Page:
A while back, Ayala Land, Inc. big potato, Vancouver Vince, proposed that the Usual Suspects revisit the once famous Prince Albert Restaurant of the Hotel Intercontinental. Most all of us, myself included, used to eat there with our parents, and Miguel and Greg even proposed to their respective wives there. I, personally, though, had avoided Prince Albert for the past 3-4 years because the last few times I ate there proved most disappointing. However, Vince was quite persuasive and we all agreed to give it another shot.
Consequently, Wednesday the 16th February 2011, 8 of us winos met at the Prince Albert's Carlos P. Romulo Room for a wine lunch. Vince made all the arrangements. The hotel's F&B Manager, Laurent Casteret welcomed us there personally.
The Stockbroker and J-Lab (seated) flank Vancouver Vince, our lunch's impresario.
At J-Lab's suggestion, we didn't have a special menu prepared, the acid test being the a la carte menu. The kitchen staff had to be on its toes since they had no idea what we would be ordering...well, almost, since Miguel and Richard, through Vince, requested for Steak Tartare (no longer on the menu).
No wine theme - we just all brought what we felt like bringing - and started off with...
2007 Domaine Tempier Bandol Rosé - Miguel's bottle, purchased at Laviña in Barcelona as the currently available vintage in Manila is 2009. I've written countless times about this wine, especially their vintage 2007. It is no secret that Tempier's is, by far, my favorite rosé. Let me just say that this is a serious rosé - not in terms of atypical girth, weight or muscle like, say La Rosée de Pavie, but because of its hallmark structure, finesse, elegance, precision, purity and balance. The 2007 ahows masculinely as ever, with its garrigue notes prominent in its fruit. Excellent. I can still drink this all day.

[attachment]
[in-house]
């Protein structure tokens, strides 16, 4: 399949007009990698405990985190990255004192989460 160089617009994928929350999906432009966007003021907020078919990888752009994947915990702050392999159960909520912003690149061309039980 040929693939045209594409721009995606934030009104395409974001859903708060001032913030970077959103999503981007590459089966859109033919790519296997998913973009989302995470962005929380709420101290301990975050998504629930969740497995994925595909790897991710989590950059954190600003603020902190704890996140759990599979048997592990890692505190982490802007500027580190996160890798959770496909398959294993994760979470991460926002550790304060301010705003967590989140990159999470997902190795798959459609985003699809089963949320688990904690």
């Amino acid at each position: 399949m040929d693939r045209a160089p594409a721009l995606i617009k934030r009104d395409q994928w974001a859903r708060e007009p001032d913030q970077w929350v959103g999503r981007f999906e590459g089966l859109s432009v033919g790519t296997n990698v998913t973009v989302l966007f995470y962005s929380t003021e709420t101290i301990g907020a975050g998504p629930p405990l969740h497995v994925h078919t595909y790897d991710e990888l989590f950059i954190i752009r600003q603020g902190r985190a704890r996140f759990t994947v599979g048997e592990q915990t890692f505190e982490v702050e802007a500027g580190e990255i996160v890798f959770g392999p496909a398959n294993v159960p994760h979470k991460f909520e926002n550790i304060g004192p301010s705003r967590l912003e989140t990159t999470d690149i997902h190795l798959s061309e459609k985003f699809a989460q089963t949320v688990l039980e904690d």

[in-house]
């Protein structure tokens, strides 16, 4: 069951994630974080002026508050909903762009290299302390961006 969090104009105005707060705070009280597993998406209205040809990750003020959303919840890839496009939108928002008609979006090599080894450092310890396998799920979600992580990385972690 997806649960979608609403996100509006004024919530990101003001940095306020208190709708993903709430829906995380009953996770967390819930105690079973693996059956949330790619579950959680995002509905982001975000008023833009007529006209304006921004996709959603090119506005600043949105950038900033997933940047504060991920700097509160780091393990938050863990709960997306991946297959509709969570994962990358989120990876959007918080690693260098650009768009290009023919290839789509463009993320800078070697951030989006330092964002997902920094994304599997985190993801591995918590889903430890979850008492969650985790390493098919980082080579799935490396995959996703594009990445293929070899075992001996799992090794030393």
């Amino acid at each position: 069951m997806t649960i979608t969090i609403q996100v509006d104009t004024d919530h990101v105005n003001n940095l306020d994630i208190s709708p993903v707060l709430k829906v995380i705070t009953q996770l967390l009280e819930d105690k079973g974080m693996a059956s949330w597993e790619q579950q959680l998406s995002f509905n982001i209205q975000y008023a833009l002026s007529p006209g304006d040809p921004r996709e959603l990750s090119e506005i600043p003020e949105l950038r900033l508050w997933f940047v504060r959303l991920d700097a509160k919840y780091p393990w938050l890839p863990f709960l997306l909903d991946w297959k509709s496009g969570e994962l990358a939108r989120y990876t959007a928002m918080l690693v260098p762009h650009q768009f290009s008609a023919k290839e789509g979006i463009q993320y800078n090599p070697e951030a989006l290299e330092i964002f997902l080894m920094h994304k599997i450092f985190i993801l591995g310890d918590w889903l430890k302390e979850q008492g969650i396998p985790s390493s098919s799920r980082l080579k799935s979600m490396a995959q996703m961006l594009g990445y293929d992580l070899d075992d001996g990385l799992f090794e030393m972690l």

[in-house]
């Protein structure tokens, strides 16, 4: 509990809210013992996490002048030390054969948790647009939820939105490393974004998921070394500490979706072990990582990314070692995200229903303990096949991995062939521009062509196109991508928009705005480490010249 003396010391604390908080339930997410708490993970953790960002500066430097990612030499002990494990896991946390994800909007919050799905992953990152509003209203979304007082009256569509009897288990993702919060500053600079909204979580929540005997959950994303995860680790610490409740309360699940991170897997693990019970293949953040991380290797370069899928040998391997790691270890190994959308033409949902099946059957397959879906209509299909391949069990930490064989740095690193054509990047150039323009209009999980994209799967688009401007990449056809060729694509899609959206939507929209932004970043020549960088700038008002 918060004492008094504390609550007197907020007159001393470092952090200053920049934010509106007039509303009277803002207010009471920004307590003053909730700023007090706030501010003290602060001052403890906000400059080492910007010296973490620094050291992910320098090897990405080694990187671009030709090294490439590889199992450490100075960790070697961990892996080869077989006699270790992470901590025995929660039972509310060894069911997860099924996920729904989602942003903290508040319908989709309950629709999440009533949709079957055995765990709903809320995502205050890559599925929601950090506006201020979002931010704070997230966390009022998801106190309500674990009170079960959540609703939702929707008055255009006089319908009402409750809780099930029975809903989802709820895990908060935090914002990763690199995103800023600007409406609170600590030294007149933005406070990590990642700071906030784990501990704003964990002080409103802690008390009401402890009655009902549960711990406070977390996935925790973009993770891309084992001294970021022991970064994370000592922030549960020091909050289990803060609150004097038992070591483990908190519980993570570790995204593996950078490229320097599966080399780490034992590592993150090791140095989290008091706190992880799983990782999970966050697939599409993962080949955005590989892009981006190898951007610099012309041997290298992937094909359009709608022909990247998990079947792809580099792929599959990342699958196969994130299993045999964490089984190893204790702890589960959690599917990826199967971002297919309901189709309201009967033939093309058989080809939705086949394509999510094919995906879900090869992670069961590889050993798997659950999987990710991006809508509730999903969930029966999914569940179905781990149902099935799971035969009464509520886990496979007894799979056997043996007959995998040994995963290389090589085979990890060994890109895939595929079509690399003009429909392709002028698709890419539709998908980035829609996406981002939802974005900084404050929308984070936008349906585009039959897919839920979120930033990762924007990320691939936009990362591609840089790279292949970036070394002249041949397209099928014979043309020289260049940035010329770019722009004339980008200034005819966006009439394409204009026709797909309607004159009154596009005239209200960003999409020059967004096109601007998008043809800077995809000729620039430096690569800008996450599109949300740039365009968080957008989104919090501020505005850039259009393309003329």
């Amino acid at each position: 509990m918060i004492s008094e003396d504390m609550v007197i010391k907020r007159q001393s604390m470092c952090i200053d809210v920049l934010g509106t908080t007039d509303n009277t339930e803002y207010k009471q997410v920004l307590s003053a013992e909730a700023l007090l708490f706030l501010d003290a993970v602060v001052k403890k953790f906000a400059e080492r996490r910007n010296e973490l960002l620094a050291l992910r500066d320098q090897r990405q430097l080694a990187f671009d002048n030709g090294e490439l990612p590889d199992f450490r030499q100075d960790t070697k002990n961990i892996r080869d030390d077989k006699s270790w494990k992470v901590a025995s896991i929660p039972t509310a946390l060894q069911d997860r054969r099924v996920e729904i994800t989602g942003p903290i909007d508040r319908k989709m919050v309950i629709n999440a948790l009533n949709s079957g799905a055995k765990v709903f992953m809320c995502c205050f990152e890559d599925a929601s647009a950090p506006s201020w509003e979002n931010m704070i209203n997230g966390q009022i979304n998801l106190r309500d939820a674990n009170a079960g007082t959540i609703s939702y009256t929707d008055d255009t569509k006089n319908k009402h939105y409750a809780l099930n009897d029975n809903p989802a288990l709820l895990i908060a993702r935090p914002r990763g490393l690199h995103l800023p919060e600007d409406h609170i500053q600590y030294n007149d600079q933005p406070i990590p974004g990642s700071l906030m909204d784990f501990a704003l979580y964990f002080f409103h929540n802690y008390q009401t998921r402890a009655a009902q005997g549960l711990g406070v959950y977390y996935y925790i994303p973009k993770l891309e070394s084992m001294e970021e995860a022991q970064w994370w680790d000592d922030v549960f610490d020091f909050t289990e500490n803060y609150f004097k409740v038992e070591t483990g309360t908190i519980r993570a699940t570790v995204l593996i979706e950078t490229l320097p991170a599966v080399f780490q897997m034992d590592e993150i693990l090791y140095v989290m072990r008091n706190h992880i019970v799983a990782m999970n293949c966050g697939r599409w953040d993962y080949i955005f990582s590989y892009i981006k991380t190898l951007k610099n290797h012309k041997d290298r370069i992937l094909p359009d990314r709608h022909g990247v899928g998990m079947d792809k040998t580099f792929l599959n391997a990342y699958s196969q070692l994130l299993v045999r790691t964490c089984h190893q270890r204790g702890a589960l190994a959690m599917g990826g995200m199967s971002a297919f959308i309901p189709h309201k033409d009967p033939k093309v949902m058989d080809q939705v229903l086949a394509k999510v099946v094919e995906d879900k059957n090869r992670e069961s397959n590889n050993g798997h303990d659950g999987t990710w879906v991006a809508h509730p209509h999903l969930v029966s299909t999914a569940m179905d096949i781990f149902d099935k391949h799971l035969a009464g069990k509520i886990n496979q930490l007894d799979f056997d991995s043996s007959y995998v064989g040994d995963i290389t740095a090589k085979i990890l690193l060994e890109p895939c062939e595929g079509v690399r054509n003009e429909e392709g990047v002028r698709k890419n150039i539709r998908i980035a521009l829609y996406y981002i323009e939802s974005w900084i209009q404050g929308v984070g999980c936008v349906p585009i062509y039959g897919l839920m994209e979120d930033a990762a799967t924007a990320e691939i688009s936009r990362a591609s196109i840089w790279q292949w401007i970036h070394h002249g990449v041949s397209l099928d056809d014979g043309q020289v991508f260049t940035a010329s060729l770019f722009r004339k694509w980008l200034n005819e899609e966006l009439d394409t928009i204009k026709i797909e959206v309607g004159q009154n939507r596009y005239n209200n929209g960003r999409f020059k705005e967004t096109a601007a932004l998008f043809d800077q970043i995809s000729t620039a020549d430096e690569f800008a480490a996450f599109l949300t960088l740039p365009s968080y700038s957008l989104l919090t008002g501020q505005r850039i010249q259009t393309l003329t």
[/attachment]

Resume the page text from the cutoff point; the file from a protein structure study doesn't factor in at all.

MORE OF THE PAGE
1994 Château Pichon Longueville Baron - Richard's bottle. Mushrooms, leather, cedar, some wet tea leaves, cassis, violets, warm asphalt and some underlying black cherries. Very advanced for its age, this bottle was somewhat tired, but provided a good glassful of wistful nostalgia which I appreciated with memories of meals past in Prince Albert with my family.
Our first course arrived in short order. Mine was Pan-fried U.S. Scallops Salad with Greens, Balsamic Olive Oil and Leeks Wrapped in Bacon (P1150). The scallops were juicy and pillowy soft with definitive flavor. What was wrapped in bacon was asparagus, not leeks (though there was a bit of the latter beside it). Very nice salad - it is something I would order again. With this, I had 2 whites:
2008 Domaine J. Faiveley Meursault 1er Cru Charmes - The Stockbroker's bottle, one I was very happy was there to pair with my starter. Broad, intense, lushly fruited with ripe red apple, peach, topnote of orange blossom essence, slight almond-hazelnut-creaminess, whispers of nutmeg and clove, just a touch of minerality. Very enjoyable and easy to like - which I did from the get-go. Excellent. This is available at Premium Wine Exchange for P4300/bottle at full retail. Not cheap, but this is well worth it and I will surely be getting some of this. For those who appreciate a good, luscious Meursault.
2008 Domaine Zind Humbrecht Riesling Clos Häuserer - The Stockbroker's bottle. Rich, ripe, honeyed, opulent, sweetish, forward, lowish acid (I'd think a good deal of malolactic fermentation here) - to my mind typical of Zind Humbrecht's style. There is a pervasive note of perfumed baby talcum powder in its ripe cling peach, orange peel, candied ginger, vanilla and powdered nutmeg. I recall thinking there was a hint of honeysuckle as well. For those who enjoy bigger, riper, lusher, sweetish, rieslings, this is for you. Available at Premium Wine Exchange at P2300/bottle full retail.
I had the French Onion Soup with Cheese Croutons (P340) next. This was chock-full of cheese and soaked croutons, they are certainly not skimping on those. The broth itself, honestly, was competent at best, a tad thin and lacking in conviction. Pleasant enough, but I personally prefer the more rustic, earthier, deeper, richer, darker, more caramelized type of onion broth. Still, at its price in a hotel restaurant, I guess it's good enough - but there is a lot of room for improvement here.
Miguel and Richard watch closely their Steak Tartare's preparation.
The Raw Beef
Voila! Steak Tartare!
Richard, seated beside me, has recently been making the rounds of steak tartare around Metro Manila. He proclaimed it the finest he's had so far. Miguel, another steak tartare aficionado who has been all over as well, said he thought it was good enough. I note that the Prince Albert's tableside preparation allows seasoning to taste as Richard could actually watch and pre-taste for seasoning prior to service. That makes for an ideal, personalized steak tartare preparation.